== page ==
Global Financial Meltdown: Investors Dump Nearly Everything Admist Worldwide Market Crash
Major Stock Market Indexes, Commodities, Currencies And Everything In Between Is Being Dumped By Investors Across The Globe In The Midst Of A Global Financial Meltdown.
The financial markets across the globe are facing one of the most massive sell-offs in recent memory.
The Dow Jones Industrial average has sold off over 467 points today. When and when you add that on top of 284 point drop following yesterday’s crash FED’s statement, which announced operation ‘twist’ and warned of significant downside risk and strains in global financial markets, we have a 751 point drop in the DOW since 2:45 PM est yesterday, which is the largest 2 day slump since 2008.
There are an endless parade of economic statistics many of which are the worse since the Great Depression and World War 2 era. We have also seen 111 of the s&P 500 hit fresh 52 week lows, a drop in global currencies – beside the dollar, oil dropping into the high $70 per barrel range and gold plummeting over 5% to trade in the low $1,700 per ounce range.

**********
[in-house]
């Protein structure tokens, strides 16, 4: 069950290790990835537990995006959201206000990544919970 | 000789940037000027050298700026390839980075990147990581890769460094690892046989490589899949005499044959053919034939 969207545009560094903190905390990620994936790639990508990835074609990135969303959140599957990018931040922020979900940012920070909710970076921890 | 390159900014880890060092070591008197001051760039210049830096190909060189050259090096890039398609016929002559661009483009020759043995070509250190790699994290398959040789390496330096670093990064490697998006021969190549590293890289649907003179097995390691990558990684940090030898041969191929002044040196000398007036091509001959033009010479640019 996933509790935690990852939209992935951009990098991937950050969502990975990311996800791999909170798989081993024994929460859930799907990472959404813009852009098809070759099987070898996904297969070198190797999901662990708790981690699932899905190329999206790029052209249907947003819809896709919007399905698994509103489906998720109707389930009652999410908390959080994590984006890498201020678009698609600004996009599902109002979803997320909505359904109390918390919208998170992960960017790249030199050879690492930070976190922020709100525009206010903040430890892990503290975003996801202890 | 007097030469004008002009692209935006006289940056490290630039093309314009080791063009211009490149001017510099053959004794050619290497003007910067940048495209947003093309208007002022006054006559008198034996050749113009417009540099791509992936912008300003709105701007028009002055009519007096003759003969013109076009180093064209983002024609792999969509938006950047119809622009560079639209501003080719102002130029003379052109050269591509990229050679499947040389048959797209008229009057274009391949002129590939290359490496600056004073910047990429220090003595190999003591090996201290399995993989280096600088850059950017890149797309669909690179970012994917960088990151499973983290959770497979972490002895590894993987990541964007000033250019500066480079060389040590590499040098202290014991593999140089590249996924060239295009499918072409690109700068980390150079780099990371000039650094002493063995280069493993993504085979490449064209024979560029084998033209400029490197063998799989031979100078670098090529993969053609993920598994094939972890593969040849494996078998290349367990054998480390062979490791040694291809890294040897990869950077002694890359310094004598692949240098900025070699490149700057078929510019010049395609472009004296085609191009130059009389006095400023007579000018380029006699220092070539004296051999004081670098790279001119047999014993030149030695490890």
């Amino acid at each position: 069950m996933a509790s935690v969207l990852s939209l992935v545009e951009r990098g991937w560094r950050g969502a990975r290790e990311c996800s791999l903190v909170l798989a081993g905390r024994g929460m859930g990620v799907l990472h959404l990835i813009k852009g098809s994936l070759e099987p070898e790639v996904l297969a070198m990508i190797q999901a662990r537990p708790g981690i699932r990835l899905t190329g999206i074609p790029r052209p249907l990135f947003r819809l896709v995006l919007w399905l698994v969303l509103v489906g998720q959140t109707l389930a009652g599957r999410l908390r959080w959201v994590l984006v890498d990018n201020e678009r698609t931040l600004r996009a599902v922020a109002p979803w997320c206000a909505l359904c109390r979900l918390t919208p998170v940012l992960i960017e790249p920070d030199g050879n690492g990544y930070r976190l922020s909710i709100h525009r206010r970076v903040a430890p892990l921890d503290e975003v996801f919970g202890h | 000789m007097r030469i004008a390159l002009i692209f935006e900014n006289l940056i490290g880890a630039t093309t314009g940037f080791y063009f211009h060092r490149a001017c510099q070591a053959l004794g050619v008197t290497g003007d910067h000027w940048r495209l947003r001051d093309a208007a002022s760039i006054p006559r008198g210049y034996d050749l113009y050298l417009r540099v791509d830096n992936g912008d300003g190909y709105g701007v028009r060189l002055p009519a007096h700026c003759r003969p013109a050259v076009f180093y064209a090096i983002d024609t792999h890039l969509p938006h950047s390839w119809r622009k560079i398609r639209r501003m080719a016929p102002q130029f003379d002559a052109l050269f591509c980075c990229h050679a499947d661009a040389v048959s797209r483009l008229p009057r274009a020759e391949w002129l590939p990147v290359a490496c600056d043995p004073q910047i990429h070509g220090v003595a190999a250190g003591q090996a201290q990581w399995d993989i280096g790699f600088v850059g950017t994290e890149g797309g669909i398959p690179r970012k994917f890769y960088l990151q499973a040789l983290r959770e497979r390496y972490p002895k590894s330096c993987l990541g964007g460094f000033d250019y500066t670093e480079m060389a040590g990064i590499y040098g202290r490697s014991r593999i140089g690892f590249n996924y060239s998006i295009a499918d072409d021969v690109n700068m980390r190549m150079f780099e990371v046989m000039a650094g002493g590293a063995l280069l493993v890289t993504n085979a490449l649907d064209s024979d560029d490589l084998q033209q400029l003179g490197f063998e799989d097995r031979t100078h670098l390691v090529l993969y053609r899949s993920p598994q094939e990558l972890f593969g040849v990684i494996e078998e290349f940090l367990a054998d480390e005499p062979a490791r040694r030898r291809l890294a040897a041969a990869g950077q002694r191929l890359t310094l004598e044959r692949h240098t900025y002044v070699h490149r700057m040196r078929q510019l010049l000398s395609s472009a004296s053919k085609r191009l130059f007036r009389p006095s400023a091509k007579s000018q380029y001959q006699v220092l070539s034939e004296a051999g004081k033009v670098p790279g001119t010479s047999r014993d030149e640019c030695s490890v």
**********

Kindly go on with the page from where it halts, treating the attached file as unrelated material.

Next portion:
Business Week points out the massive crash in U.S. stocks immediately below while CNBC points out further below that this in fact a global meltdown – investors are dumping everything.
Dow Posts Biggest Two-Day Slump Since 2008 on Policy Concern
Sept. 22 (Bloomberg) — U.S. stocks tumbled, giving the Dow Jones Industrial Average its biggest two-day slump since December 2008, amid investors’ concern that policy makers are running out of tools to avoid another global economic recession.
The S&P 500 fell 3.3 percent to 1,128.84 at 1:16 p.m. in New York, slumping 7.1 percent in four days, its longest decline since Aug. 2. The Dow lost 401.50 points, or 3.6 percent, to 10,723.34. The MSCI All-Country World Index slid 4.5 percent, extending a drop from its May 2 high to more than 20 percent.
Between April 29 and Aug. 8, the S&P 500 fell 18 percent on concern about Europe’s debt crisis and an economic slowdown, closing within 29 points of a bear market, or a 20 percent drop. Since then, the index has risen 1 percent.